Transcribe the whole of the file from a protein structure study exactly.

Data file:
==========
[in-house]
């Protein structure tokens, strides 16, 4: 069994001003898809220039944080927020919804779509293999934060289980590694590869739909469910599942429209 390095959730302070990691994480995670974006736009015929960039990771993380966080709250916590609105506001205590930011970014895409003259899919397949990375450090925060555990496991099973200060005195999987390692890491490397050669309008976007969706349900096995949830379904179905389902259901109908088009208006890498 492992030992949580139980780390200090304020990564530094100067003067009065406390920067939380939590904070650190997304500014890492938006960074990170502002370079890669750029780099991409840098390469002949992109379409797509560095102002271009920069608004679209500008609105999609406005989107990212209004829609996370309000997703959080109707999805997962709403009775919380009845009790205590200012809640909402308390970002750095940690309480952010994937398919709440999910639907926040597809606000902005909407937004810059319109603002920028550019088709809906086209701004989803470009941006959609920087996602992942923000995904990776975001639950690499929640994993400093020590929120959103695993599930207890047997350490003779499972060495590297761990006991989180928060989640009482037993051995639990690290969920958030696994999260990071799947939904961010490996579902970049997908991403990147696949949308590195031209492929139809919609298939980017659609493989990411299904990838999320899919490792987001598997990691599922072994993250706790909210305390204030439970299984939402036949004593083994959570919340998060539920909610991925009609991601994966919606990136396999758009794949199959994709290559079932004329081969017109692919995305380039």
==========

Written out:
[in-house]
């Protein structure tokens, strides 16, 4: 069994001003898809220039944080927020919804779509293999934060289980590694590869739909469910599942429209 390095959730302070990691994480995670974006736009015929960039990771993380966080709250916590609105506001205590930011970014895409003259899919397949990375450090925060555990496991099973200060005195999987390692890491490397050669309008976007969706349900096995949830379904179905389902259901109908088009208006890498 492992030992949580139980780390200090304020990564530094100067003067009065406390920067939380939590904070650190997304500014890492938006960074990170502002370079890669750029780099991409840098390469002949992109379409797509560095102002271009920069608004679209500008609105999609406005989107990212209004829609996370309000997703959080109707999805997962709403009775919380009845009790205590200012809640909402308390970002750095940690309480952010994937398919709440999910639907926040597809606000902005909407937004810059319109603002920028550019088709809906086209701004989803470009941006959609920087996602992942923000995904990776975001639950690499929640994993400093020590929120959103695993599930207890047997350490003779499972060495590297761990006991989180928060989640009482037993051995639990690290969920958030696994999260990071799947939904961010490996579902970049997908991403990147696949949308590195031209492929139809919609298939980017659609493989990411299904990838999320899919490792987001598997990691599922072994993250706790909210305390204030439970299984939402036949004593083994959570919340998060539920909610991925009609991601994966919606990136396999758009794949199959994709290559079932004329081969017109692919995305380039």